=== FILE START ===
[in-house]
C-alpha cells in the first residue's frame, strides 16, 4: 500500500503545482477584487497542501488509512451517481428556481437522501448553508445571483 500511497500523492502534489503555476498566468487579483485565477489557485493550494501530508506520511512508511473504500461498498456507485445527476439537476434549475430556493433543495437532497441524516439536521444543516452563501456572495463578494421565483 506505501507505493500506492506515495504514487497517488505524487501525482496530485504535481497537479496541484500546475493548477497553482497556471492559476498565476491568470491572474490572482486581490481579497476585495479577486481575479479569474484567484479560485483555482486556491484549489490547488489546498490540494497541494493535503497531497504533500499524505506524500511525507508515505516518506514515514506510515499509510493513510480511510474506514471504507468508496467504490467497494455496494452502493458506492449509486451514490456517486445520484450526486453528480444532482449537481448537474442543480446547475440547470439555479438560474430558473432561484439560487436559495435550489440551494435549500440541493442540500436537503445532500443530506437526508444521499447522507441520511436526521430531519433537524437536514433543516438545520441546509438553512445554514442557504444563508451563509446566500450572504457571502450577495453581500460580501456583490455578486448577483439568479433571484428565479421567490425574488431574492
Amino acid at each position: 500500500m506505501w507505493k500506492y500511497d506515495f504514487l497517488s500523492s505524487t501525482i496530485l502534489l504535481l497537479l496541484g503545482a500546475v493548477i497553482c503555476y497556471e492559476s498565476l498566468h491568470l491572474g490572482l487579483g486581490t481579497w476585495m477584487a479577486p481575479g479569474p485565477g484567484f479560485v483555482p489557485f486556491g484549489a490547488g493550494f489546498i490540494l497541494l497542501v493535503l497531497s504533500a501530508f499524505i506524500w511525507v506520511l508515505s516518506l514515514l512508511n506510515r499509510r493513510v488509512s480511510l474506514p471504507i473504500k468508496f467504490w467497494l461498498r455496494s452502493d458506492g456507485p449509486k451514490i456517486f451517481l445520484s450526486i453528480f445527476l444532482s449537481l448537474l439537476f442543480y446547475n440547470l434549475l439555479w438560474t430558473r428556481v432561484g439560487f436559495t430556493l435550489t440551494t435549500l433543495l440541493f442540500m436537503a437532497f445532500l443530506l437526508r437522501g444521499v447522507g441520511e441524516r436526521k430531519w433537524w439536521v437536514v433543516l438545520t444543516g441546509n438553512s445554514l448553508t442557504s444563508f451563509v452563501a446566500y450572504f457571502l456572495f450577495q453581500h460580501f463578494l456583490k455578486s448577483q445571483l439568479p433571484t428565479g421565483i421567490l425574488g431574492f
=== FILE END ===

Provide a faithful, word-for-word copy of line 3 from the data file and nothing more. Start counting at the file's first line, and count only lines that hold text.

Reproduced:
Amino acid at each position: 500500500m506505501w507505493k500506492y500511497d506515495f504514487l497517488s500523492s505524487t501525482i496530485l502534489l504535481l497537479l496541484g503545482a500546475v493548477i497553482c503555476y497556471e492559476s498565476l498566468h491568470l491572474g490572482l487579483g486581490t481579497w476585495m477584487a479577486p481575479g479569474p485565477g484567484f479560485v483555482p489557485f486556491g484549489a490547488g493550494f489546498i490540494l497541494l497542501v493535503l497531497s504533500a501530508f499524505i506524500w511525507v506520511l508515505s516518506l514515514l512508511n506510515r499509510r493513510v488509512s480511510l474506514p471504507i473504500k468508496f467504490w467497494l461498498r455496494s452502493d458506492g456507485p449509486k451514490i456517486f451517481l445520484s450526486i453528480f445527476l444532482s449537481l448537474l439537476f442543480y446547475n440547470l434549475l439555479w438560474t430558473r428556481v432561484g439560487f436559495t430556493l435550489t440551494t435549500l433543495l440541493f442540500m436537503a437532497f445532500l443530506l437526508r437522501g444521499v447522507g441520511e441524516r436526521k430531519w433537524w439536521v437536514v433543516l438545520t444543516g441546509n438553512s445554514l448553508t442557504s444563508f451563509v452563501a446566500y450572504f457571502l456572495f450577495q453581500h460580501f463578494l456583490k455578486s448577483q445571483l439568479p433571484t428565479g421565483i421567490l425574488g431574492f